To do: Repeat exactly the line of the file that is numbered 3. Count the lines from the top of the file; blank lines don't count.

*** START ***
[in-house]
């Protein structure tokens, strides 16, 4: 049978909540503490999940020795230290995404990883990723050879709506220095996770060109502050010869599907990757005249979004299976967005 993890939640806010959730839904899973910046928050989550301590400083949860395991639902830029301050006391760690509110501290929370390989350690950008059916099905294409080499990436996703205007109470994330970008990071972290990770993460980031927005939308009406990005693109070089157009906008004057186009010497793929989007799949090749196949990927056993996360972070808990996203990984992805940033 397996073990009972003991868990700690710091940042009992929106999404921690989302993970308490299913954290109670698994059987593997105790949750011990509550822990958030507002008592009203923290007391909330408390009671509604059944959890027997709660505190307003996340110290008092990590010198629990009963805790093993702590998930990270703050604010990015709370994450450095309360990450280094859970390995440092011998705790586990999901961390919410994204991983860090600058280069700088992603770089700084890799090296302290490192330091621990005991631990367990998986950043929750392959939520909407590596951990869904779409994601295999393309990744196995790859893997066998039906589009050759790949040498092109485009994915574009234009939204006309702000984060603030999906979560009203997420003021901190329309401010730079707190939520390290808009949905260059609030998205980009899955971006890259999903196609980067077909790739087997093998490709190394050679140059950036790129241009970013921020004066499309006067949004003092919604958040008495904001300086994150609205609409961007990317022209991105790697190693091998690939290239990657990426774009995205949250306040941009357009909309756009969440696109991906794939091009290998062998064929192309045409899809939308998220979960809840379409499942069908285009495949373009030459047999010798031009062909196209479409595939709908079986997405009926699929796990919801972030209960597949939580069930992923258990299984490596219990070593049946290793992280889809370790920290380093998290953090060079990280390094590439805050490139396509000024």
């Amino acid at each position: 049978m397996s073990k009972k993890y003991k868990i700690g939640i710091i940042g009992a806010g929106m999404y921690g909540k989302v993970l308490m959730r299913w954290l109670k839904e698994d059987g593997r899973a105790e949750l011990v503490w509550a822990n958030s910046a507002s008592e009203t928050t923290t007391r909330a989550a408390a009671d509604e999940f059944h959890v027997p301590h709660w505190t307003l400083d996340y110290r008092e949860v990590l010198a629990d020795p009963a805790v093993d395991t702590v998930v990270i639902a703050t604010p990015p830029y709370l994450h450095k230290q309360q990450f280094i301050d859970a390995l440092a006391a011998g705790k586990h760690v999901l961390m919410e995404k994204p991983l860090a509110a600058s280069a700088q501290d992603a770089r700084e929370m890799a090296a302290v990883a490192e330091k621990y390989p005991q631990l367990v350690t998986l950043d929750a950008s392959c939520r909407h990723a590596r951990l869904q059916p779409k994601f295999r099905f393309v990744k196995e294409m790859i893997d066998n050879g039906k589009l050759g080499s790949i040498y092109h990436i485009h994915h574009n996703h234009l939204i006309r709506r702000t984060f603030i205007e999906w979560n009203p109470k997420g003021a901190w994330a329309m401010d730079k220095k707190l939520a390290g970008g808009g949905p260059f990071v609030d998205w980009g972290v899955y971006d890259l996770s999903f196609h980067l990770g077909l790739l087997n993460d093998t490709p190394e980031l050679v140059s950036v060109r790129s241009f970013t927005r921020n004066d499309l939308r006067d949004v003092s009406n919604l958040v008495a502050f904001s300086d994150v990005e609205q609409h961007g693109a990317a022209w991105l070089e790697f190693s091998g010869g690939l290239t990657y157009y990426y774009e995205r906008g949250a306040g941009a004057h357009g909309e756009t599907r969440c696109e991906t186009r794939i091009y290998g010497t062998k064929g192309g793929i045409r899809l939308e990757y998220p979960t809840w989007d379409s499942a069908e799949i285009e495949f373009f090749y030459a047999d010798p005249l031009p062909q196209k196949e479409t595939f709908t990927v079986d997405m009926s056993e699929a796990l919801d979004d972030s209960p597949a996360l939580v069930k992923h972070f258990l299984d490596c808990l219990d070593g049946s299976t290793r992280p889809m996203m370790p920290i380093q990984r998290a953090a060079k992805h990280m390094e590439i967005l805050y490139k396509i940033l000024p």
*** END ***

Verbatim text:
């Amino acid at each position: 049978m397996s073990k009972k993890y003991k868990i700690g939640i710091i940042g009992a806010g929106m999404y921690g909540k989302v993970l308490m959730r299913w954290l109670k839904e698994d059987g593997r899973a105790e949750l011990v503490w509550a822990n958030s910046a507002s008592e009203t928050t923290t007391r909330a989550a408390a009671d509604e999940f059944h959890v027997p301590h709660w505190t307003l400083d996340y110290r008092e949860v990590l010198a629990d020795p009963a805790v093993d395991t702590v998930v990270i639902a703050t604010p990015p830029y709370l994450h450095k230290q309360q990450f280094i301050d859970a390995l440092a006391a011998g705790k586990h760690v999901l961390m919410e995404k994204p991983l860090a509110a600058s280069a700088q501290d992603a770089r700084e929370m890799a090296a302290v990883a490192e330091k621990y390989p005991q631990l367990v350690t998986l950043d929750a950008s392959c939520r909407h990723a590596r951990l869904q059916p779409k994601f295999r099905f393309v990744k196995e294409m790859i893997d066998n050879g039906k589009l050759g080499s790949i040498y092109h990436i485009h994915h574009n996703h234009l939204i006309r709506r702000t984060f603030i205007e999906w979560n009203p109470k997420g003021a901190w994330a329309m401010d730079k220095k707190l939520a390290g970008g808009g949905p260059f990071v609030d998205w980009g972290v899955y971006d890259l996770s999903f196609h980067l990770g077909l790739l087997n993460d093998t490709p190394e980031l050679v140059s950036v060109r790129s241009f970013t927005r921020n004066d499309l939308r006067d949004v003092s009406n919604l958040v008495a502050f904001s300086d994150v990005e609205q609409h961007g693109a990317a022209w991105l070089e790697f190693s091998g010869g690939l290239t990657y157009y990426y774009e995205r906008g949250a306040g941009a004057h357009g909309e756009t599907r969440c696109e991906t186009r794939i091009y290998g010497t062998k064929g192309g793929i045409r899809l939308e990757y998220p979960t809840w989007d379409s499942a069908e799949i285009e495949f373009f090749y030459a047999d010798p005249l031009p062909q196209k196949e479409t595939f709908t990927v079986d997405m009926s056993e699929a796990l919801d979004d972030s209960p597949a996360l939580v069930k992923h972070f258990l299984d490596c808990l219990d070593g049946s299976t290793r992280p889809m996203m370790p920290i380093q990984r998290a953090a060079k992805h990280m390094e590439i967005l805050y490139k396509i940033l000024p």